The University System of New Hampshire (USNH) is proposing new employee benefits cuts for its upcoming fiscal year. 

These cuts, which impact faculty and staff benefits, are slated to take effect on Jan. 1, 2022. These involve cuts to faculty retirement plans, as well as their medical insurance provided by the system. USNH aims to reduce spending by $17 million, or roughly $3,800 per employee. 

James McGrail, chief human resources officer for USNH, noted that the system is looking to fall more in line with its higher education peers, such as the University of Massachusetts, which only matches 4.3% on retirement contributions. 

“We still have a long way to go on this, to get to our peers,” said McGrail. 

USNH is planning to reduce its standard 403(b) employer match to 8%, down from 10% previously. This reduction has been delayed until Jan. 1, 2022. The system is also planning on removing dental coverage for employees, instead opting for a 100% employee contribution, making the benefit opt-in.  

“Faculty unions have not moved onto the new plan, we’ve delayed the match for non-union members until next year,” said McGrail.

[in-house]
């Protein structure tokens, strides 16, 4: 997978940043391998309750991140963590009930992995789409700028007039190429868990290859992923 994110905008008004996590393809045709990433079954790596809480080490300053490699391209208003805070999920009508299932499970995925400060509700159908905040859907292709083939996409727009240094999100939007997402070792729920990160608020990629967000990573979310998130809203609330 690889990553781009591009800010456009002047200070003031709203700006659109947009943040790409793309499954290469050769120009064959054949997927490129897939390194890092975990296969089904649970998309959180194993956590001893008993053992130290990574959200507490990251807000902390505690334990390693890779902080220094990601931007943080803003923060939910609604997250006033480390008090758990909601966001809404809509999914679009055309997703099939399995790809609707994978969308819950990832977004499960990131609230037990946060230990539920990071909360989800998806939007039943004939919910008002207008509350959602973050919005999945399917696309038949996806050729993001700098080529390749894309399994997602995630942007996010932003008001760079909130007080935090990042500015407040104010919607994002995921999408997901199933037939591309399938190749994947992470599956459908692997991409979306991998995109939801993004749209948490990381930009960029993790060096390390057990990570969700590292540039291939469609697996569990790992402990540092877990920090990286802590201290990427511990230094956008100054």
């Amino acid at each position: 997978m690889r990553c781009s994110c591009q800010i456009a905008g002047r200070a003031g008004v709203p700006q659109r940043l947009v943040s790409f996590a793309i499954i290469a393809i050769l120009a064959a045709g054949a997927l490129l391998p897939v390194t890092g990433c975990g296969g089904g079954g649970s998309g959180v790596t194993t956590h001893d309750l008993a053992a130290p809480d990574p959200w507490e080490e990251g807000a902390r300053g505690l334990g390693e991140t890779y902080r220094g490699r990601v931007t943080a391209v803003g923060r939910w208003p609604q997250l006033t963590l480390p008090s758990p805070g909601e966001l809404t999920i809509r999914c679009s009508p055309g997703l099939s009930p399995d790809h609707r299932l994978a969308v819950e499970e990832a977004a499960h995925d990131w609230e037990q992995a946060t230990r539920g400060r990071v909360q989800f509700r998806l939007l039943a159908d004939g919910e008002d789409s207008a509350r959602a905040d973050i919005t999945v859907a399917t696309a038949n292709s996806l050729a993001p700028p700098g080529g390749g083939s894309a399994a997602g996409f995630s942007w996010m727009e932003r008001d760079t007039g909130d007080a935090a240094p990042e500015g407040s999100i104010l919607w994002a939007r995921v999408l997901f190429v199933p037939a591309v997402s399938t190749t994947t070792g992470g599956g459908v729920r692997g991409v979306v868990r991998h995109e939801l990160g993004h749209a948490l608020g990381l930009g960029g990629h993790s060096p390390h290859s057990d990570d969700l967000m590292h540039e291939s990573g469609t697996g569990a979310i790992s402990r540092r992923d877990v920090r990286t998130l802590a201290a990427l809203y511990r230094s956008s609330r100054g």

University of New Hampshire (UNH) President James Dean was one of the multiple USNH Presidents who is on track to meet expected financial goals. Much of this savings is from the 2020 Huron Report, the analysis by Huron Consulting Group which resulted in multiple layoffs and budgetary cuts in UNH core staff.  

UNH paid Huron $600,000 to complete the report, which was estimated to save over $12 million for UNH. Because of budgetary cuts from recommendations from Huron, as well as requirements from USNH, UNH is on track to save over $17 million.  

Despite these cuts, UNH remains one of the most expensive public colleges in the United States, with an average in-state tuition of over $18,000 per student.  

Even with these benefits cuts, the system has moved renovations for Huddleston Hall up, which is estimated to cost over $17.5 million. Over $11 million is set to come from the UNH operating budget. UNH plans to renovate the basement of Huddleston Hall, build a new roof and repurpose multiple floors to convert into new office space, while adding air conditioning into the ballroom to allow it to be leased.  

The American Association of University Professors of UNH (AAUP-UNH) did not respond to request for comment.